From previous section we tackled the DeskFan class. Remember that we have the following variable declaration

boolean powerOn = false;
int currentGearSpeed = 3;
boolean isOscillating = true;

These are the fields where objects stored it’s state. For the overall course of this java tutorial we will be using fields and variables alternately. They refer to the same thing.

Topics Covered

At the end of this tutorial we should be able to fully understand the following:

  • other than boolean and int, what are the other variable type we could use
  • what are the rules governing variable declaration
  • can we reuse variable?
  • Scope of variable

Let’s take a look on our previous example the DeskFan class with additional fields.

package com.javatutorial.example;

 * DeskFan object definition

public class DeskFan {
	boolean powerOn = false;
	int currentGearSpeed = 3;
	boolean isOscillating = true;
	static int voltage = 220;

	void turnOn(boolean newVal) {
		powerOn = newVal;

	void changeGearSpeed(int newVal) {
		currentGearSpeed = newVal;

	void changeOscillation(boolean newVal) {
		isOscillating = newVal;

	public void showState() {
		System.out.println("Printing the current state of object DeskFan");
		System.out.println("Is it powerOn:" + powerOn);
		System.out.println("What is the current speed:" + currentGearSpeed);
		System.out.println("Is it oscillating:" + isOscillating);


From the above example let’s classify all the fields that has been used.

Instance variable

Instance variables are those variables that is declared non statically. These static fields is where java objects stores it’s state. These variables are unique in nature such that for every instance of an object a copy of these variables are created.

We would be able to recognize instance variable by just looking on those variables outside any method which usually comes just after the opening bracket of any class and without the keyword static. From the DeskFan class,  the variables powerOn, currentGearSpeed and isOscillating are all instance variables which you can find in line 9,10 and 11.

Class Variables

A class variable can be found on the same location as that of the instance variable. The only difference is that a class variable is declared using keyword static. Using the static modifier will tell the compiler that this variable has only one copy in existence. So regardless of how many copy of a class is created, there would be only one value of this variable. Since the class variable is static, it  should be accessed statically. Taking a look on the DeskFan example, we have declare a class variable as static int voltage = 220; . In order for us to access the voltage variable we should used the ClassName for example DeskFan.voltage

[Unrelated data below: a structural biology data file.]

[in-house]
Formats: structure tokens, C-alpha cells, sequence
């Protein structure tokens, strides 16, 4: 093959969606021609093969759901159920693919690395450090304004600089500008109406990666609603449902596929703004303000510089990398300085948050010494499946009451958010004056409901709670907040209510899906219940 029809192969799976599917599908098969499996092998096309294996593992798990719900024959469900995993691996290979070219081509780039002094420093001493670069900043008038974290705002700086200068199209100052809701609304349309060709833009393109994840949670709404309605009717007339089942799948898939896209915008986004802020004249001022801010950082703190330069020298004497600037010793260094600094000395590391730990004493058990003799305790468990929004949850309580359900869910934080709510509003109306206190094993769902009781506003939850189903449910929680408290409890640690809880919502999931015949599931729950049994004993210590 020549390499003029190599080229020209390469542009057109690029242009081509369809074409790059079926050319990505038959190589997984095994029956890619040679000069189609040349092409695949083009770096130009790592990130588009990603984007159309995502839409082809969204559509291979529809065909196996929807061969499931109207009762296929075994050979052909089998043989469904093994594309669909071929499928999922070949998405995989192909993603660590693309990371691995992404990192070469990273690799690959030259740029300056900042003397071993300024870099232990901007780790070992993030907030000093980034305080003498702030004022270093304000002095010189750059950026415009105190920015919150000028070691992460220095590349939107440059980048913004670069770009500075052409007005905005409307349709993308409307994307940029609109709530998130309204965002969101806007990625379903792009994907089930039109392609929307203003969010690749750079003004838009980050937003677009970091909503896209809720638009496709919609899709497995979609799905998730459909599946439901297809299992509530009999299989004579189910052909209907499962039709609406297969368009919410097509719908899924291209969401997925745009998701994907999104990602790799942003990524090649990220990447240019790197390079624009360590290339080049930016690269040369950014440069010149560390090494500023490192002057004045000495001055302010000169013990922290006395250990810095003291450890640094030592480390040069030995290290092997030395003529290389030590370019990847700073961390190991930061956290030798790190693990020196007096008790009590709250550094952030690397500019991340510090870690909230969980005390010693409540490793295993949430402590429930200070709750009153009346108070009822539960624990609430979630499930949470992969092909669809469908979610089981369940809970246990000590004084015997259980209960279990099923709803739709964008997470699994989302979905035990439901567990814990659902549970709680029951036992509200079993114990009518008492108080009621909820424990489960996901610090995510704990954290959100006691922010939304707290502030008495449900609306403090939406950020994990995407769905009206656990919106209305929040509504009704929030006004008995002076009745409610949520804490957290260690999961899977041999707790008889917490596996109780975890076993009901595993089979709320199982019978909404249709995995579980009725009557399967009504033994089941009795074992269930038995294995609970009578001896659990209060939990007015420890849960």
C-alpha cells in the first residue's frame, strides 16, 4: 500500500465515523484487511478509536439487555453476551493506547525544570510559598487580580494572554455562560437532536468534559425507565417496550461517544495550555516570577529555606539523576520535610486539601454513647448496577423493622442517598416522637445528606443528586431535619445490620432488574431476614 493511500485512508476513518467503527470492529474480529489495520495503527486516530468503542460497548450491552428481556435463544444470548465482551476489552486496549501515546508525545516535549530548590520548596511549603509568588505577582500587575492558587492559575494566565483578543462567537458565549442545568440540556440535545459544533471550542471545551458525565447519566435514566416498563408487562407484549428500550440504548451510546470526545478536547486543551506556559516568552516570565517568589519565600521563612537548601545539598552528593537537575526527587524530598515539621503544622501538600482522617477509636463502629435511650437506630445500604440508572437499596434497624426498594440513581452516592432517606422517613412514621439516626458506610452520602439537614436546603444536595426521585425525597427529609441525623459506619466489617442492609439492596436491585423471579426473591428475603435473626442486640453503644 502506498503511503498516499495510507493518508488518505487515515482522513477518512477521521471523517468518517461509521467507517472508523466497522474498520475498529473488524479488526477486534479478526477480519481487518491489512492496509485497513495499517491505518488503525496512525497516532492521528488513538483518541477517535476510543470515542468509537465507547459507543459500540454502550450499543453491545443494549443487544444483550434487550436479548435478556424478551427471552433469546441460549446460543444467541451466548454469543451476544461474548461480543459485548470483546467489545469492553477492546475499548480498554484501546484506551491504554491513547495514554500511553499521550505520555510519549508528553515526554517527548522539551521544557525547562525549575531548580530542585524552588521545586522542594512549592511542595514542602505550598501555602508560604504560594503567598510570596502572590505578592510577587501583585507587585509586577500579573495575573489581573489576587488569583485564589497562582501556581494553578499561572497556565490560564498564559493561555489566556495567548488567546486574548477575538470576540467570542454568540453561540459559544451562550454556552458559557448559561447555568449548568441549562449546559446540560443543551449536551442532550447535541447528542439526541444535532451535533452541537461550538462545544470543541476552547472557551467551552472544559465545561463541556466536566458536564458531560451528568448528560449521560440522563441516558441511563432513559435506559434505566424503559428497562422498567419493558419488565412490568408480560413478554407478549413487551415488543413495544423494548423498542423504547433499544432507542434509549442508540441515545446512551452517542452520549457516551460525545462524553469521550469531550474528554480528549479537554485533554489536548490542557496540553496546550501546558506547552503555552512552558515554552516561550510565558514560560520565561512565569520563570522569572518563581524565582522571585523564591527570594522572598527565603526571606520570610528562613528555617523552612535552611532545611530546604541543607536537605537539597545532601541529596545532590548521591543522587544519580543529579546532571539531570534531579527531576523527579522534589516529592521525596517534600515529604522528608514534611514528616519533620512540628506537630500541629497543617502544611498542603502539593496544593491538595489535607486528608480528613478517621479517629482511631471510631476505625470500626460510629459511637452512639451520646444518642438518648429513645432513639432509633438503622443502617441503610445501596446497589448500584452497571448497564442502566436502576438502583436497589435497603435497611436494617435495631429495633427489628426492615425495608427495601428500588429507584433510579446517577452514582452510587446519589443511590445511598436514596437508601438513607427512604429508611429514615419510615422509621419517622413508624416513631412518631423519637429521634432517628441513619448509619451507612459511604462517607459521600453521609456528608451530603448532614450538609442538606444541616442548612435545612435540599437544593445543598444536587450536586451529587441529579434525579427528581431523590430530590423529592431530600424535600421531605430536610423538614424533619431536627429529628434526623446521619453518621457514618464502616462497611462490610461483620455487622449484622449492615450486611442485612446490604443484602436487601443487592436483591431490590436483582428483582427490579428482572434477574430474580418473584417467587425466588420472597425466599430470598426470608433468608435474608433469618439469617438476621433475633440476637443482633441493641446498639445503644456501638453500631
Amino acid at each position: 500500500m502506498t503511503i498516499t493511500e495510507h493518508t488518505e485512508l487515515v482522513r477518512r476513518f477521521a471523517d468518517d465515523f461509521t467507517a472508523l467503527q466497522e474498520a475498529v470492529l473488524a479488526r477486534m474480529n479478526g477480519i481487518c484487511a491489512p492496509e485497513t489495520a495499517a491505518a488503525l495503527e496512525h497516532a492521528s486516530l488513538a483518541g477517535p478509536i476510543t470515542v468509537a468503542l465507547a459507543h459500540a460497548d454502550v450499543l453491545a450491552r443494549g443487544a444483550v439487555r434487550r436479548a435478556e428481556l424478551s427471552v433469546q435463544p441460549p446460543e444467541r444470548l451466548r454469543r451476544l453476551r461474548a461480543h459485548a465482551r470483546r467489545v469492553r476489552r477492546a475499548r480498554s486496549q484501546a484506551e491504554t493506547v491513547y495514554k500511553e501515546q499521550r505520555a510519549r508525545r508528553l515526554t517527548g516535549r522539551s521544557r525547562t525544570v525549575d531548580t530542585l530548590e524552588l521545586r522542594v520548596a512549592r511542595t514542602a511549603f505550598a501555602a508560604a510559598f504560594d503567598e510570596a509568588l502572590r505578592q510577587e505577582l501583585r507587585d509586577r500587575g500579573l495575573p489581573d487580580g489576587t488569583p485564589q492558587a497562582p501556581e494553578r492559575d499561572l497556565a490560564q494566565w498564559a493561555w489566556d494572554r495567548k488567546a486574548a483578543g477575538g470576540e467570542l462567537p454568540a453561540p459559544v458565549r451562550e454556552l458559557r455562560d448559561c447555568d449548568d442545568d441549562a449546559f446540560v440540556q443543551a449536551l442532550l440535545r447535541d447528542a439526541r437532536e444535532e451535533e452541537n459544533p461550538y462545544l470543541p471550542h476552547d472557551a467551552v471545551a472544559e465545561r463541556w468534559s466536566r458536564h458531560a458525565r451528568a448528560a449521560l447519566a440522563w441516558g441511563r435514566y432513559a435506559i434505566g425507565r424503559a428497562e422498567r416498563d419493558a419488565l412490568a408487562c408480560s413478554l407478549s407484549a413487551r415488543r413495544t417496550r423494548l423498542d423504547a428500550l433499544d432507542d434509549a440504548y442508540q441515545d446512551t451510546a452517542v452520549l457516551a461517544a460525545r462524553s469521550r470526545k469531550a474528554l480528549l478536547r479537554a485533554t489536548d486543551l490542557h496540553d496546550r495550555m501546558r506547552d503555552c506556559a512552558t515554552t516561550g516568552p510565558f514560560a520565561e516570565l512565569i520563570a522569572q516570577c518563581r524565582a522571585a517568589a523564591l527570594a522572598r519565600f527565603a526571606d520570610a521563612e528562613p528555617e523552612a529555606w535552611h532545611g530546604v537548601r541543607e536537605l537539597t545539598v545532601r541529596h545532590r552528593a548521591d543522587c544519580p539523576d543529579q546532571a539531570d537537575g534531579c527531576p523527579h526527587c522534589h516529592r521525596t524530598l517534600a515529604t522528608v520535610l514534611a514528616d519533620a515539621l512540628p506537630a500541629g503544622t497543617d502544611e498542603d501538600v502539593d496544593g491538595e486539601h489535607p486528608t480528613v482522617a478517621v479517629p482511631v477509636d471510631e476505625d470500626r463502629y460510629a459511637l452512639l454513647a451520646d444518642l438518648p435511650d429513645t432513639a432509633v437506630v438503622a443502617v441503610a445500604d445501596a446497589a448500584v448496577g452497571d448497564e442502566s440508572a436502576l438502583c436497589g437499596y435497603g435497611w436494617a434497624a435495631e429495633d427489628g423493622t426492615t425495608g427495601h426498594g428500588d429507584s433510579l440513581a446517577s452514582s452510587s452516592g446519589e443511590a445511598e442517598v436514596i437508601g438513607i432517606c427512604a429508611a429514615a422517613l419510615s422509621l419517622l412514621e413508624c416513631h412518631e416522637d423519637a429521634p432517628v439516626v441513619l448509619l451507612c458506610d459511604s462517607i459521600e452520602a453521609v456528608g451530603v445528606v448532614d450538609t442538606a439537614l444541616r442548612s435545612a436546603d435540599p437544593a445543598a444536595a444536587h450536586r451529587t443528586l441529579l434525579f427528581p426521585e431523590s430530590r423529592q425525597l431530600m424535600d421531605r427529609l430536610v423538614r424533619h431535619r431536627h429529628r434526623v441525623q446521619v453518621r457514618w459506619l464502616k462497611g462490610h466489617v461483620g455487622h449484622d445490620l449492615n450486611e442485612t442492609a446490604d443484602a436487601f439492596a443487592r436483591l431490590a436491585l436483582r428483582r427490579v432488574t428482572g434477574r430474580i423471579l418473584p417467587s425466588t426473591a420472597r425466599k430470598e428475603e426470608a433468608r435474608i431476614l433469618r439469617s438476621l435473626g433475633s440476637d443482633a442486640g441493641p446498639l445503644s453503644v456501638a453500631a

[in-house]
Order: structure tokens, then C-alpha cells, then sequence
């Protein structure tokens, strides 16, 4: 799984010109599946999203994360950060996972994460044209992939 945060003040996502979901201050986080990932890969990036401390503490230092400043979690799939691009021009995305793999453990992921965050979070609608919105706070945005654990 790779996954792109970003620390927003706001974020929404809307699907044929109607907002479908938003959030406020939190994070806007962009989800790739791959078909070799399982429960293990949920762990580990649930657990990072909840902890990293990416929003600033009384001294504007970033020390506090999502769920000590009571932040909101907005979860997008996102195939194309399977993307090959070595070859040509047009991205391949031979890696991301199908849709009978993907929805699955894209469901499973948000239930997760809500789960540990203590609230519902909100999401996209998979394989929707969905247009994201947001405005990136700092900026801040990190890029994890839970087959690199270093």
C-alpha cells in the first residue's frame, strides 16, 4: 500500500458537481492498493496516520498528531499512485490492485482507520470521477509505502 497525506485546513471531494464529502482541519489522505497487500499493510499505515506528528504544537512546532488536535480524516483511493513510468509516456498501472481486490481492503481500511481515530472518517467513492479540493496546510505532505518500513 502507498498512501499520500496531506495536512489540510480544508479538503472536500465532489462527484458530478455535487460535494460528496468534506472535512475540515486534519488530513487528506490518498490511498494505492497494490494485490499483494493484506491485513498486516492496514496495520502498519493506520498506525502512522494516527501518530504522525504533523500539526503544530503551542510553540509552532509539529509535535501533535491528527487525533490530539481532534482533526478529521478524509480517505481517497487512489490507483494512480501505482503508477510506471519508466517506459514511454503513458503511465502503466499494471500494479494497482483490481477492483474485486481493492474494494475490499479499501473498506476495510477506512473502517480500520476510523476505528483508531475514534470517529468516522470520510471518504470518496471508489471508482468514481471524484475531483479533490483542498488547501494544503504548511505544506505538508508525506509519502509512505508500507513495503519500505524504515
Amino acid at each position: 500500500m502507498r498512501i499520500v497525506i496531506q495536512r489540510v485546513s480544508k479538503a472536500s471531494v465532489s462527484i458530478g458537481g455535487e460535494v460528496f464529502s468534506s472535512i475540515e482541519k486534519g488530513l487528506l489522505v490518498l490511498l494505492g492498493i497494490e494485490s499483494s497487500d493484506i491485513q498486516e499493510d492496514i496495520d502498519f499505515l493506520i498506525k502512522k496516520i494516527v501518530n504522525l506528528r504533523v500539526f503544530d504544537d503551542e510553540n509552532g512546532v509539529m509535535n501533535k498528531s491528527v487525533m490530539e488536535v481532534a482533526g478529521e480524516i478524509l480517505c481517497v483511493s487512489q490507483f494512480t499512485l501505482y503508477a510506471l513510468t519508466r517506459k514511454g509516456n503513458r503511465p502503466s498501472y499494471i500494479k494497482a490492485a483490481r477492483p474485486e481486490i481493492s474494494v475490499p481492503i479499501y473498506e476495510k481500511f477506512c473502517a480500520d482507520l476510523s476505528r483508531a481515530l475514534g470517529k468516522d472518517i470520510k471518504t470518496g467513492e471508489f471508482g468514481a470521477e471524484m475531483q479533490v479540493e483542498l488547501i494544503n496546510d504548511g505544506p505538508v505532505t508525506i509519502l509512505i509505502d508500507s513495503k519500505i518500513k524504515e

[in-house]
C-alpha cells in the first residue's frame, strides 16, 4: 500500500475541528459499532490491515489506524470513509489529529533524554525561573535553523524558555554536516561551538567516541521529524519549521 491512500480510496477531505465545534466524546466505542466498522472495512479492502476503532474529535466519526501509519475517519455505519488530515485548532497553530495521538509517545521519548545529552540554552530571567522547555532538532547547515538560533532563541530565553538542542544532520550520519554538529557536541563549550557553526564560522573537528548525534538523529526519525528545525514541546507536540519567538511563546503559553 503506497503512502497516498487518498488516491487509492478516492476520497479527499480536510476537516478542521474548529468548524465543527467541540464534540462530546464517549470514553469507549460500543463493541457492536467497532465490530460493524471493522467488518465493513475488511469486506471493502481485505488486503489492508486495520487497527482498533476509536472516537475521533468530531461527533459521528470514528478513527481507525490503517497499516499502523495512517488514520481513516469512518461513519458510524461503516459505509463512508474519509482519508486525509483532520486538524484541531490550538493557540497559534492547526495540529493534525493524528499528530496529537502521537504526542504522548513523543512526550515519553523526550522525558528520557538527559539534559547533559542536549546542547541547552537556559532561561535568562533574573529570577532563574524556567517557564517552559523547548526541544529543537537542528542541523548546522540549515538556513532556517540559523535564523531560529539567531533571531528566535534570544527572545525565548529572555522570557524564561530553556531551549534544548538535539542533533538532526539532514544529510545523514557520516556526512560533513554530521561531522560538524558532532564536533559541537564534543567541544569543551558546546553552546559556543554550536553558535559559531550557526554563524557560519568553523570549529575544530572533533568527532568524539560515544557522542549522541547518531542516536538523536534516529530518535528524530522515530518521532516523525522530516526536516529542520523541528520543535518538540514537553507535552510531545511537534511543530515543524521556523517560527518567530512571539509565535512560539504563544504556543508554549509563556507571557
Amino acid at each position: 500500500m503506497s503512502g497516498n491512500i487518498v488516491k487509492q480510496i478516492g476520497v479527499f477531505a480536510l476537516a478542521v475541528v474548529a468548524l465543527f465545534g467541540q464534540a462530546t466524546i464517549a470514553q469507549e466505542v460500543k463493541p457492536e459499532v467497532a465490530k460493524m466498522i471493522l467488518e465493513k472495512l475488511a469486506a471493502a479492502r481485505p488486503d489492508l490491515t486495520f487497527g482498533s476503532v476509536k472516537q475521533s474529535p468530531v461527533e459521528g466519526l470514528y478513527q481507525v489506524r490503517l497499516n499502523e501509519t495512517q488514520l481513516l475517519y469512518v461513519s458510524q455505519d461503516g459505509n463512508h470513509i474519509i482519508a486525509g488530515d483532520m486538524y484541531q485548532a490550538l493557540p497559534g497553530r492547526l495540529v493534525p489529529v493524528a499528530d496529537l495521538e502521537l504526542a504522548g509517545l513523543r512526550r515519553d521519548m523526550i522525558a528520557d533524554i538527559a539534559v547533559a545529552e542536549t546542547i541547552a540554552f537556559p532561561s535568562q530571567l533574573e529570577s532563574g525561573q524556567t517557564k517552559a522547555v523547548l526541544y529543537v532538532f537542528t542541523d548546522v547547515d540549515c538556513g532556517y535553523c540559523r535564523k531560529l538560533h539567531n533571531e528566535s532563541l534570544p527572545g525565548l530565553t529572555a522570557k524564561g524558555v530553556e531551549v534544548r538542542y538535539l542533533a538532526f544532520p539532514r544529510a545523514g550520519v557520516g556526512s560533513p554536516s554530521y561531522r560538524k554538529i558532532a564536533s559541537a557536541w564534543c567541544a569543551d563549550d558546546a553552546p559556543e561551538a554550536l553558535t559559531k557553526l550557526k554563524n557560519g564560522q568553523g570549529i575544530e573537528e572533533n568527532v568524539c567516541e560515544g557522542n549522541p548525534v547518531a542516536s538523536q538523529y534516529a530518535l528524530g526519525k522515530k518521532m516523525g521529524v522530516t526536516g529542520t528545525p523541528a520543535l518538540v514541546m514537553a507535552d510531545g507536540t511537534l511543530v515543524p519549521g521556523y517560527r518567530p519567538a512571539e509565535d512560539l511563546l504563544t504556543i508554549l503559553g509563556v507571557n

If we add another modifier final, the variabke voltage is now considered constant which means to say this variable cannot be changed.

Local Variables

This variable is being used by method to stores it’s states. This method is very similar to class variables but the only difference is the placement. While the class variable can be accessed and modified on all the places within the class, the local variables is only accessible at method level. So for instance if we have declared an int value = 5; the variable value is only visible to the method where it is declared.


This is considered as local variable, we cannot reuse this variable on the same method wherein it was declared. But what is the purpose of this variable? It would be used to accept values from the calling method. We have used a lot of this variable from our DeskFan class. One example is void changeGearSpeed(int newVal); The newVal is what we call Parameters. From the Hello World application alone, we have used a parameter which is String[] args from main method.

Rules in Naming a Variable

The following are the set of rules that need to be strictly followed in naming a variable:

  • Variable Names are case sensitive.
  • It can be any legal identifier
  • It can be of any length
  • First character can be any letter or number. We can also used _ or $.
  • White Space is not permitted
  • Variable cannot used keyword or we call them reserved words.

Java Naming Convention

Although the following are allowed in naming a variable, there are set’s of standards or conventions foverning the use of variables. This has been placed by java community for the sole purpose of code readability. Even though you can still not follow below convention, it is discouraged.

  • start with lower case letter
  • do not use $ in variable name though this is allowed but never used at all by java community.
  • limit the use of _, the use of this character is highly discouraged not unless the variable is constant.
  • use of all caps in declaring a constant. If it is two word variable, separate it using _.
  • it is highly encouraged to use full words in naming a variable.
  • if the variable is two words, start with a lower case character for the first word and uppercase letter for the first character of second word. This is camel case. For example secondVariable.